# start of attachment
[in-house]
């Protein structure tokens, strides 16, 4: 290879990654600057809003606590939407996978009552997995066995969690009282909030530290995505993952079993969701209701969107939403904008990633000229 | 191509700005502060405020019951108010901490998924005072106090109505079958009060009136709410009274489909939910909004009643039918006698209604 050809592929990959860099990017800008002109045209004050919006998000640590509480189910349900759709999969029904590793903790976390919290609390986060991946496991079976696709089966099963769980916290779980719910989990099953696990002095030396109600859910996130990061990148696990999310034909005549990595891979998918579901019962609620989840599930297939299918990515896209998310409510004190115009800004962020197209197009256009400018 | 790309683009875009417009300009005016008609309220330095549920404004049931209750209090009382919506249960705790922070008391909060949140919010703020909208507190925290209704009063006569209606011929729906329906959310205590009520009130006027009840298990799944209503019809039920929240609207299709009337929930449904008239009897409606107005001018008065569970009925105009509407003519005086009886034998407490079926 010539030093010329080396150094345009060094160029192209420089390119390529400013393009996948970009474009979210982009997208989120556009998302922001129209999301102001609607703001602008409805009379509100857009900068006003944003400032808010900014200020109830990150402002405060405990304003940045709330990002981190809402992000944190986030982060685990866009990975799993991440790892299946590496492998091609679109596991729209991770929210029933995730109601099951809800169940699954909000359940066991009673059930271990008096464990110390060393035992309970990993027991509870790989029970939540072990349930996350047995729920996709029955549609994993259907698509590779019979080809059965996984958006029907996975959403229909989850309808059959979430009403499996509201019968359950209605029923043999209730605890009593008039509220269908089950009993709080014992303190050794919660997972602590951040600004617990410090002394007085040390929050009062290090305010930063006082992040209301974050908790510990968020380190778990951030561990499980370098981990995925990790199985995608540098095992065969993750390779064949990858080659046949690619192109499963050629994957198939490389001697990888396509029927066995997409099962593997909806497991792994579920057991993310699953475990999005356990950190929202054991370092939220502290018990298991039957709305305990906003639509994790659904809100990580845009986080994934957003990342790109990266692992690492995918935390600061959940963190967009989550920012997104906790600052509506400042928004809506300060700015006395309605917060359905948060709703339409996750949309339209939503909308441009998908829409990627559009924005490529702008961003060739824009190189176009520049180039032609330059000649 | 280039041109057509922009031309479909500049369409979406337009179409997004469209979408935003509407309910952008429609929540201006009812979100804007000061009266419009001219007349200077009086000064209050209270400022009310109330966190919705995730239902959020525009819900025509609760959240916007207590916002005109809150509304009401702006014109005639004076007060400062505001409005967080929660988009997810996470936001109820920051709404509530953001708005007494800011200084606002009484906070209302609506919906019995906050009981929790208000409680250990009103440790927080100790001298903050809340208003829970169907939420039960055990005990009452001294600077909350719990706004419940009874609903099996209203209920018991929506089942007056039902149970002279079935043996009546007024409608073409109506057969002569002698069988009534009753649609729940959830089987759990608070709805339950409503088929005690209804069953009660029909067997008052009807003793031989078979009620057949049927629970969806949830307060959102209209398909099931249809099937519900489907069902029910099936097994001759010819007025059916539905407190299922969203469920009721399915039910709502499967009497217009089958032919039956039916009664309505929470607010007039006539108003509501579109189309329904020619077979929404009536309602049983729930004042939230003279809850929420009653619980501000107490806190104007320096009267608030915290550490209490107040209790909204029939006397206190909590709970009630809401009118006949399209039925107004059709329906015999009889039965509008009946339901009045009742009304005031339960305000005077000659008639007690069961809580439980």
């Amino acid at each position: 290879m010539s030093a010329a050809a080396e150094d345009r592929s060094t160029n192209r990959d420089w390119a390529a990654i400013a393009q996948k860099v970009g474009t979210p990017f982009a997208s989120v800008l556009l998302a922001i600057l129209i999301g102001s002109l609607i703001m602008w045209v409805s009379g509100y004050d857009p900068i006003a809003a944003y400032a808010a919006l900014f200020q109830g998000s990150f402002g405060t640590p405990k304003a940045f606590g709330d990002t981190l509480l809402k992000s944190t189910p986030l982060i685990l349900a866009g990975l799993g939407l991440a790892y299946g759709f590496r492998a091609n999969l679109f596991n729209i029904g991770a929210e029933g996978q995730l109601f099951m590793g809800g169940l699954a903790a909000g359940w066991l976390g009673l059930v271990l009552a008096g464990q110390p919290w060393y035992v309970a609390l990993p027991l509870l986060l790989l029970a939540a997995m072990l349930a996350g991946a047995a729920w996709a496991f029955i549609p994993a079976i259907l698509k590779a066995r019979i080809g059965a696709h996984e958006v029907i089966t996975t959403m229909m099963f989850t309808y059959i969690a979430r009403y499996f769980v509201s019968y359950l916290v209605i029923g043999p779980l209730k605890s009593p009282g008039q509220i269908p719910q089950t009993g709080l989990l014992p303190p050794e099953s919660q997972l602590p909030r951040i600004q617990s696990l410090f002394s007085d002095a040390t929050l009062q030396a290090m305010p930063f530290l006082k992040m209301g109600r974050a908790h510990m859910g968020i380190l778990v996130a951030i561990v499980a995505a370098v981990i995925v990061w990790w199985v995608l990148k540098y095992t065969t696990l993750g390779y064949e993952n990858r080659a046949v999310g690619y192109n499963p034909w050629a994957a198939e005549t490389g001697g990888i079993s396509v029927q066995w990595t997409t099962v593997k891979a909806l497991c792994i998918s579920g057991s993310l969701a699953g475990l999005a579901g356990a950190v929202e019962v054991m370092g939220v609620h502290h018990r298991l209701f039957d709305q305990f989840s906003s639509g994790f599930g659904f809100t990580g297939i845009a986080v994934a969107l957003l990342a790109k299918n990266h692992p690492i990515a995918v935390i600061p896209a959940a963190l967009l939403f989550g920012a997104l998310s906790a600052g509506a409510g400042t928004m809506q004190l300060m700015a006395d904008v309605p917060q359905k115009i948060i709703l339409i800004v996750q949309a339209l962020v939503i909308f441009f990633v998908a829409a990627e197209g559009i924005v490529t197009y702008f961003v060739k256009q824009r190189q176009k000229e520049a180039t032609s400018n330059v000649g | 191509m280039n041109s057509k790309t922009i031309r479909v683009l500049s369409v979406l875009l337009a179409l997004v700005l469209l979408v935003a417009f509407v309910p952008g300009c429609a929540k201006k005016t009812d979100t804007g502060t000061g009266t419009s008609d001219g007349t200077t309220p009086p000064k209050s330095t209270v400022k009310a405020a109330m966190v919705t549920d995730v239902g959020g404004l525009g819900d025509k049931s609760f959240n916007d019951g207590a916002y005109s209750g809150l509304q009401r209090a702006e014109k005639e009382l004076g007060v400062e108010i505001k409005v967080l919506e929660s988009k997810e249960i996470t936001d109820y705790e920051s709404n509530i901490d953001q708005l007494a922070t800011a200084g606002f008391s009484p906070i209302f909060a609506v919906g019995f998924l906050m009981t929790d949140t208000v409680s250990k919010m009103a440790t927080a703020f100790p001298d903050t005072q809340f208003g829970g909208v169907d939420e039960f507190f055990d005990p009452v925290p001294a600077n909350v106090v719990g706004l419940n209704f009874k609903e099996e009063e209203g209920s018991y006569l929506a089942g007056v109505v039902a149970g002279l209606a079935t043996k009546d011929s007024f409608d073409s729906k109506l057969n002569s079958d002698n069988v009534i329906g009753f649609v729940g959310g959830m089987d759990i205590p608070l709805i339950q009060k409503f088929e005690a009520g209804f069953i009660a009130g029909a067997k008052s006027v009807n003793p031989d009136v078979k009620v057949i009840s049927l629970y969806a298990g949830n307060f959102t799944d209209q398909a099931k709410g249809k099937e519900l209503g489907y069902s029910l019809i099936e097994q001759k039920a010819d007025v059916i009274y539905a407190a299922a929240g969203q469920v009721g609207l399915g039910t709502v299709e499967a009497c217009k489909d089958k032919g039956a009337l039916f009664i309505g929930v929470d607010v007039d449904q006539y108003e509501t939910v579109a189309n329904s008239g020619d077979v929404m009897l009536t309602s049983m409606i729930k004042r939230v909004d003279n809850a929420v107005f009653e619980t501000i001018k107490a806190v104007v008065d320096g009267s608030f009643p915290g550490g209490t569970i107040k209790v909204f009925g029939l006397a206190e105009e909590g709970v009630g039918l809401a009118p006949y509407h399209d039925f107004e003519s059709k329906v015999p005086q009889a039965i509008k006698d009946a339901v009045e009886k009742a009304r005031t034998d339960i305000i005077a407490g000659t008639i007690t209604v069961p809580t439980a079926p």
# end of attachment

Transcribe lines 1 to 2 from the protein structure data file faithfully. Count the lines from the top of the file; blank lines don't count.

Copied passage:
[in-house]
């Protein structure tokens, strides 16, 4: 290879990654600057809003606590939407996978009552997995066995969690009282909030530290995505993952079993969701209701969107939403904008990633000229 | 191509700005502060405020019951108010901490998924005072106090109505079958009060009136709410009274489909939910909004009643039918006698209604 050809592929990959860099990017800008002109045209004050919006998000640590509480189910349900759709999969029904590793903790976390919290609390986060991946496991079976696709089966099963769980916290779980719910989990099953696990002095030396109600859910996130990061990148696990999310034909005549990595891979998918579901019962609620989840599930297939299918990515896209998310409510004190115009800004962020197209197009256009400018 | 790309683009875009417009300009005016008609309220330095549920404004049931209750209090009382919506249960705790922070008391909060949140919010703020909208507190925290209704009063006569209606011929729906329906959310205590009520009130006027009840298990799944209503019809039920929240609207299709009337929930449904008239009897409606107005001018008065569970009925105009509407003519005086009886034998407490079926 010539030093010329080396150094345009060094160029192209420089390119390529400013393009996948970009474009979210982009997208989120556009998302922001129209999301102001609607703001602008409805009379509100857009900068006003944003400032808010900014200020109830990150402002405060405990304003940045709330990002981190809402992000944190986030982060685990866009990975799993991440790892299946590496492998091609679109596991729209991770929210029933995730109601099951809800169940699954909000359940066991009673059930271990008096464990110390060393035992309970990993027991509870790989029970939540072990349930996350047995729920996709029955549609994993259907698509590779019979080809059965996984958006029907996975959403229909989850309808059959979430009403499996509201019968359950209605029923043999209730605890009593008039509220269908089950009993709080014992303190050794919660997972602590951040600004617990410090002394007085040390929050009062290090305010930063006082992040209301974050908790510990968020380190778990951030561990499980370098981990995925990790199985995608540098095992065969993750390779064949990858080659046949690619192109499963050629994957198939490389001697990888396509029927066995997409099962593997909806497991792994579920057991993310699953475990999005356990950190929202054991370092939220502290018990298991039957709305305990906003639509994790659904809100990580845009986080994934957003990342790109990266692992690492995918935390600061959940963190967009989550920012997104906790600052509506400042928004809506300060700015006395309605917060359905948060709703339409996750949309339209939503909308441009998908829409990627559009924005490529702008961003060739824009190189176009520049180039032609330059000649 | 280039041109057509922009031309479909500049369409979406337009179409997004469209979408935003509407309910952008429609929540201006009812979100804007000061009266419009001219007349200077009086000064209050209270400022009310109330966190919705995730239902959020525009819900025509609760959240916007207590916002005109809150509304009401702006014109005639004076007060400062505001409005967080929660988009997810996470936001109820920051709404509530953001708005007494800011200084606002009484906070209302609506919906019995906050009981929790208000409680250990009103440790927080100790001298903050809340208003829970169907939420039960055990005990009452001294600077909350719990706004419940009874609903099996209203209920018991929506089942007056039902149970002279079935043996009546007024409608073409109506057969002569002698069988009534009753649609729940959830089987759990608070709805339950409503088929005690209804069953009660029909067997008052009807003793031989078979009620057949049927629970969806949830307060959102209209398909099931249809099937519900489907069902029910099936097994001759010819007025059916539905407190299922969203469920009721399915039910709502499967009497217009089958032919039956039916009664309505929470607010007039006539108003509501579109189309329904020619077979929404009536309602049983729930004042939230003279809850929420009653619980501000107490806190104007320096009267608030915290550490209490107040209790909204029939006397206190909590709970009630809401009118006949399209039925107004059709329906015999009889039965509008009946339901009045009742009304005031339960305000005077000659008639007690069961809580439980």